Questions might come up in your group and you think:
- ‘I don’t know the answer…’ ’
- I should know the answer!’
- ‘What’s Mill City’s official stance?’
- ‘I don’t even know where to start!’
- ‘Wow, that is so off topic!’
People’s questions are real to them and should be honored. Our goal as group leaders is not for our answers to point to us (“wow, my leader knows a lot!”). With any question, we want to be honoring and helpful.
Honoring might sound like: “That’s a great question” or “I’ve thought about that too” or “Has anyone else ever thought about that?”
Helpful might sound like: “Let’s see what the Bible says” or “Could we table that question for another week?” or “I’d love to chat more about that, could we come back to that?”
Rather than list all the difficult questions you might get, here’s a few responses that might help guide your discussion (or keep you on track).
“Let’s see what the Bible says about that.”
I will almost always encourage the group to then pull out their smart phones and start looking up bible passages that relate to this topic. Sometimes we’ll break into small groups and each read a passage or two, pray, and then come back.
Let’s talk about that question in light of the gospel.
At Mill City, we want to have unity in essential things, liberty in non-essential things, and charity in all things. You can learn more about what this means in Mill City Connect Step One. The center of the bullseye is the gospel: Jesus’ life, death, family, and mission. Rather than asking, “what do I think about _______” I find it helpful to ask, “In light of what Jesus has done, how should we think about _______.”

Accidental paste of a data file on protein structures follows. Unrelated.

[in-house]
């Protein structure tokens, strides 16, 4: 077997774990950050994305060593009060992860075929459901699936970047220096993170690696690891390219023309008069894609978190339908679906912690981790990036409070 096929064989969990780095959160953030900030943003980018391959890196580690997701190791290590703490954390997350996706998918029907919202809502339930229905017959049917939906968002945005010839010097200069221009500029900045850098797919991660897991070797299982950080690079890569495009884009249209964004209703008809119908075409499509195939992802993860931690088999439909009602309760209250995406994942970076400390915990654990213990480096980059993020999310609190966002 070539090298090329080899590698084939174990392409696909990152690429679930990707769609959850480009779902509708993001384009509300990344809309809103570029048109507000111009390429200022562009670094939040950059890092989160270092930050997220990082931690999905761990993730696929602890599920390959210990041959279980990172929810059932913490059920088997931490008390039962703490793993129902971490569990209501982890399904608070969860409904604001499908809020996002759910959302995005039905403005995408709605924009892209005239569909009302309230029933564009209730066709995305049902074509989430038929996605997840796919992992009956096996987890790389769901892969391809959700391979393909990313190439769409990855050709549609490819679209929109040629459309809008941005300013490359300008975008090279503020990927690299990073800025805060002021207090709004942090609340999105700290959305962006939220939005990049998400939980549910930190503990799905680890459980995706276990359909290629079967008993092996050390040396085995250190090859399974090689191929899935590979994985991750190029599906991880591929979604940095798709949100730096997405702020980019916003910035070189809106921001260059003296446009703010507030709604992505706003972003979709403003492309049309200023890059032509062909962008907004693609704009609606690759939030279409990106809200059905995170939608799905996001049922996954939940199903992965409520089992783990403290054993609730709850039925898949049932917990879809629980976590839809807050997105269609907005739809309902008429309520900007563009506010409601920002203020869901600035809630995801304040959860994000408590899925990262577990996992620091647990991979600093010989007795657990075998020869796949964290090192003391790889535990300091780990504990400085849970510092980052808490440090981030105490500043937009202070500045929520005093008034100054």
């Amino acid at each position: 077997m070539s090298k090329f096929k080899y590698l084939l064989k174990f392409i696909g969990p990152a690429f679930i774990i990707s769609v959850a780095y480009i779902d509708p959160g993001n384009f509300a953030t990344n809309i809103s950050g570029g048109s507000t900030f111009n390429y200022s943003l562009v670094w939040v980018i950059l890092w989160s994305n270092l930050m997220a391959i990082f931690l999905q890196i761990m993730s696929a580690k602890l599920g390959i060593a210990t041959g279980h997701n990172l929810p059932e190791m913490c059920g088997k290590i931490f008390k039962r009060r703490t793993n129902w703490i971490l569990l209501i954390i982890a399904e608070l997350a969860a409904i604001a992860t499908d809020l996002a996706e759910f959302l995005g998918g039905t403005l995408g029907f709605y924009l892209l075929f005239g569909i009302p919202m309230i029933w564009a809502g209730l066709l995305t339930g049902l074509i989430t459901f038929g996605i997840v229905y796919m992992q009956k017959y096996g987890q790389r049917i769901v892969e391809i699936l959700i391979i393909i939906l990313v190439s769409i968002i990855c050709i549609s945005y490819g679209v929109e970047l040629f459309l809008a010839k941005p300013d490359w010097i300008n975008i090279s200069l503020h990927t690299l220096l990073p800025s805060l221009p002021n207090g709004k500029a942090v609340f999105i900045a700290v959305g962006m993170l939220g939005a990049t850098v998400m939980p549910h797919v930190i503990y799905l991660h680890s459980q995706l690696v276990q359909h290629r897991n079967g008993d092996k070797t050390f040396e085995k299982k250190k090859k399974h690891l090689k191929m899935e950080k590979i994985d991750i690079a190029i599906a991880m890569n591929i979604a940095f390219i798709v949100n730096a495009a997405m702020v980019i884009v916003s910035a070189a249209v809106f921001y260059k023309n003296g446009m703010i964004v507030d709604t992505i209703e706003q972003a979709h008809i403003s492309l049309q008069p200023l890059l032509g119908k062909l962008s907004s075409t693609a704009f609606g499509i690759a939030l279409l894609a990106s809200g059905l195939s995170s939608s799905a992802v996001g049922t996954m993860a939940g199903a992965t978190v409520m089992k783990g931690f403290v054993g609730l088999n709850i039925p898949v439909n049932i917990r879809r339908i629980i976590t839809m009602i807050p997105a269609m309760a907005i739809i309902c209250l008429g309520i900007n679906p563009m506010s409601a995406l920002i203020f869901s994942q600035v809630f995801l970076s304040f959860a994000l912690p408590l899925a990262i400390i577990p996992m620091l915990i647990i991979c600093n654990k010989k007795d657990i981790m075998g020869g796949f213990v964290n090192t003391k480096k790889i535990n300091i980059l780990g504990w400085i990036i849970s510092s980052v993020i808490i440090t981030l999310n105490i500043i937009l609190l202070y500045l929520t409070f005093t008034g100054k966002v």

I don’t know.
You aren’t the leader because you know everything! It’s okay to say you don’t know (in fact – it may be very encouraging).
That’s a great question
… one worth talking about. Would it be okay if we come back to that another week? or Maybe you and I can chat about that after? Sometimes a question is taking the group in a different direction than you are wanting. If you ask to chat off-line, or agree to come back around to the question you are honoring them and respecting everyone else in the room.